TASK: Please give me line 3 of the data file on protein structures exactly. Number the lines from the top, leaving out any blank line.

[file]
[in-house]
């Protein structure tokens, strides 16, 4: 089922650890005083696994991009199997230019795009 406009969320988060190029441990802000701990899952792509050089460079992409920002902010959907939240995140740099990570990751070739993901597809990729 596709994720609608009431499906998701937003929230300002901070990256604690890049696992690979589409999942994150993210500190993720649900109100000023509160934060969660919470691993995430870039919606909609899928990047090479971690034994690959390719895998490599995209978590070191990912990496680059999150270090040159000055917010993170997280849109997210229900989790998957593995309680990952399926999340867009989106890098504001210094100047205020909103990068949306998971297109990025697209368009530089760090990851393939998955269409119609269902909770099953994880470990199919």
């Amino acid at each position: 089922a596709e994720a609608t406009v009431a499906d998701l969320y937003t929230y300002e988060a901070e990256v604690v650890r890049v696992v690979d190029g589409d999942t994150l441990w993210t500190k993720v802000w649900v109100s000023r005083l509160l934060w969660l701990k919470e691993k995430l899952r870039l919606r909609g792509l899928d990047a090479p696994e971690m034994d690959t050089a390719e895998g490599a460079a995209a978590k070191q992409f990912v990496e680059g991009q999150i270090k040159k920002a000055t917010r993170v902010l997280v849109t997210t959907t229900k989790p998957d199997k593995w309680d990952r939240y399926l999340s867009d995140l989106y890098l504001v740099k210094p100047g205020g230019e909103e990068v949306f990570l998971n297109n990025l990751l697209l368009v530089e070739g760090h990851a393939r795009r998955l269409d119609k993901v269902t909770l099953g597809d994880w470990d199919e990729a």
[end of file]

């Amino acid at each position: 089922a596709e994720a609608t406009v009431a499906d998701l969320y937003t929230y300002e988060a901070e990256v604690v650890r890049v696992v690979d190029g589409d999942t994150l441990w993210t500190k993720v802000w649900v109100s000023r005083l509160l934060w969660l701990k919470e691993k995430l899952r870039l919606r909609g792509l899928d990047a090479p696994e971690m034994d690959t050089a390719e895998g490599a460079a995209a978590k070191q992409f990912v990496e680059g991009q999150i270090k040159k920002a000055t917010r993170v902010l997280v849109t997210t959907t229900k989790p998957d199997k593995w309680d990952r939240y399926l999340s867009d995140l989106y890098l504001v740099k210094p100047g205020g230019e909103e990068v949306f990570l998971n297109n990025l990751l697209l368009v530089e070739g760090h990851a393939r795009r998955l269409d119609k993901v269902t909770l099953g597809d994880w470990d199919e990729a």